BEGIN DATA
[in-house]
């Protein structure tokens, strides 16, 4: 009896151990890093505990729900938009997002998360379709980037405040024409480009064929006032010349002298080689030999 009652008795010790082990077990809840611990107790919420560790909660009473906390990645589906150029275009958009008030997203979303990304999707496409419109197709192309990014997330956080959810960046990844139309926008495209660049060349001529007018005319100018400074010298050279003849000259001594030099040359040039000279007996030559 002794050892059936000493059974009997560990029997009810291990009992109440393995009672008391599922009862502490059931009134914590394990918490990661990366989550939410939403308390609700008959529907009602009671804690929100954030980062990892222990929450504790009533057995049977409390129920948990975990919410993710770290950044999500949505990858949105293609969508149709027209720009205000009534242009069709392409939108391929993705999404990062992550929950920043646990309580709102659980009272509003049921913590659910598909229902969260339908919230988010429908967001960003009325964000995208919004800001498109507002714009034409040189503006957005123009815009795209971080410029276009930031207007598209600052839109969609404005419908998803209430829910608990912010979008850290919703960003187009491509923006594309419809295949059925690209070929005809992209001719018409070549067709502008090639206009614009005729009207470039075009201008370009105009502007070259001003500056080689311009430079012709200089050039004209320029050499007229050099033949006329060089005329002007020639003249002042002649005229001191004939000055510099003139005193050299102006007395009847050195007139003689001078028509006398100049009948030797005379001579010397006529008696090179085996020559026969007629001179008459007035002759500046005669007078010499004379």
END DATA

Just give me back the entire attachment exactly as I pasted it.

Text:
[in-house]
């Protein structure tokens, strides 16, 4: 009896151990890093505990729900938009997002998360379709980037405040024409480009064929006032010349002298080689030999 009652008795010790082990077990809840611990107790919420560790909660009473906390990645589906150029275009958009008030997203979303990304999707496409419109197709192309990014997330956080959810960046990844139309926008495209660049060349001529007018005319100018400074010298050279003849000259001594030099040359040039000279007996030559 002794050892059936000493059974009997560990029997009810291990009992109440393995009672008391599922009862502490059931009134914590394990918490990661990366989550939410939403308390609700008959529907009602009671804690929100954030980062990892222990929450504790009533057995049977409390129920948990975990919410993710770290950044999500949505990858949105293609969508149709027209720009205000009534242009069709392409939108391929993705999404990062992550929950920043646990309580709102659980009272509003049921913590659910598909229902969260339908919230988010429908967001960003009325964000995208919004800001498109507002714009034409040189503006957005123009815009795209971080410029276009930031207007598209600052839109969609404005419908998803209430829910608990912010979008850290919703960003187009491509923006594309419809295949059925690209070929005809992209001719018409070549067709502008090639206009614009005729009207470039075009201008370009105009502007070259001003500056080689311009430079012709200089050039004209320029050499007229050099033949006329060089005329002007020639003249002042002649005229001191004939000055510099003139005193050299102006007395009847050195007139003689001078028509006398100049009948030797005379001579010397006529008696090179085996020559026969007629001179008459007035002759500046005669007078010499004379």